Demographic data and sports of respondents are presented (Table 1).
Table 2 gives the absolute and relative frequencies of participants knowing each included mental technique (knowledge). Approximately, 96 % of participants reported their knowledge about at least one mental technique.
Only 13 participants reported to have used mental techniques for regeneration after an injury/SAI. Therefore, we focused on the use of mental techniques in preparation before competitions; henceforth “use of mental techniques” will refer exclusively to usage in this respect.
Usage of mental techniques is presented in table 3. A total of 17 participants refused to answer this question.
A significant increase of the probability of using mental techniques with increasing age was found [odds ratio (OR) = 1.101, confidence interval (CI) = (1.03, 1.18), p = 0.006]. Significantly more males than females reported to use mental techniques before competitions [OR = 3.25, 95 % CI = (1.36, 9.09), p = 0.017,
Further sociodemographic factors [partner status: p = 0.48, residency: p = 0.39, education: OR = 1.042, 95 % CI = (0.76, 1.42), p = 0.792] showed no significant associations with the use of mental techniques.
Significantly more users than none users of other spiritual practices used mental techniques [p < 0.001, OR = 0.14, 95 % CI = (0.06, 0.32), table 3].
In comparison to inexperienced athletes, a significantly higher percentage of the athletes experienced in using mental techniques in preparation for competitions believed in the effectiveness of mental techniques in the regeneration after injuries [88 % vs. 67 %, OR = 0.3, 95 % CI = (0.10,0.78), p = 0.02].
Variables influencing the usage of mental techniques in preparation for competitions like sex, residence, partnership status, kind of sport and affinity to spirituality are presented in Table 2. The variable “sport” had no significant influence on the tendency to use mental techniques (p = 0.81). Furthermore, no significant correlation between the probability of using mental techniques and the factors sports experience (years), total training time (hours/week), number of trainings, and number of competitions per week was found (OR = 0.97–1.16, p = 0.09–0.97).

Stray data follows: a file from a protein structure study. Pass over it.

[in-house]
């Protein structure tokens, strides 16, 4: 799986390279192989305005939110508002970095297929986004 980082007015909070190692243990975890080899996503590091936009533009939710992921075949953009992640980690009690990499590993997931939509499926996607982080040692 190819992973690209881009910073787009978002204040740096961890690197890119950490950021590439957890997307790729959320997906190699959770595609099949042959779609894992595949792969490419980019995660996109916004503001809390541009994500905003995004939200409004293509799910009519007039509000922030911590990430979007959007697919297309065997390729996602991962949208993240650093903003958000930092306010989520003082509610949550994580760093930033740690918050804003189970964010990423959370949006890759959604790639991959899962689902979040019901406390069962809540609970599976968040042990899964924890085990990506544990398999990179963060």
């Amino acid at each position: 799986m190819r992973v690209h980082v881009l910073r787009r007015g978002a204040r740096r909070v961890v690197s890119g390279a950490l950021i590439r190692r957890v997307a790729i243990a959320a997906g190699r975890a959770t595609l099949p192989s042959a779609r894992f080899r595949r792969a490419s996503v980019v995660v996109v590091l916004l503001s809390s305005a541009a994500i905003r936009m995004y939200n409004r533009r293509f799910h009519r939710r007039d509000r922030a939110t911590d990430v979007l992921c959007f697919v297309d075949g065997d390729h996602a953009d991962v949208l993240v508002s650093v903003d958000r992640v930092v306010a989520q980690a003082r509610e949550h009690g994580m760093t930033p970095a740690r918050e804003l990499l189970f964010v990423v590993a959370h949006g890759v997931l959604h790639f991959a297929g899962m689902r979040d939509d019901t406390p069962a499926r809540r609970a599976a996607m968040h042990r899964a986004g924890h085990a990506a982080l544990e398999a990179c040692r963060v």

Participants were classified into those suffering injuries and those who did not. Mental techniques were used by 30 % of all participants with at least one injury and by 16 % of all participants with no injury. The difference was not significant [OR = 2.21, 95 % CI = (0.91, 6.26), p = 0.14]. Fractures and ruptures were counted as severe injuries, and a new variable assuming value 1 for participants with at least one severe injury in the past and 0 otherwise was defined. Out of all participants without a severe injury, 23 % used mental techniques, whereas 32 % of all patients with at least one severe injury used mental techniques. This difference was not found to be significant [OR = 1.49, 95 % CI = (0.74, 2.99), p = 0.34].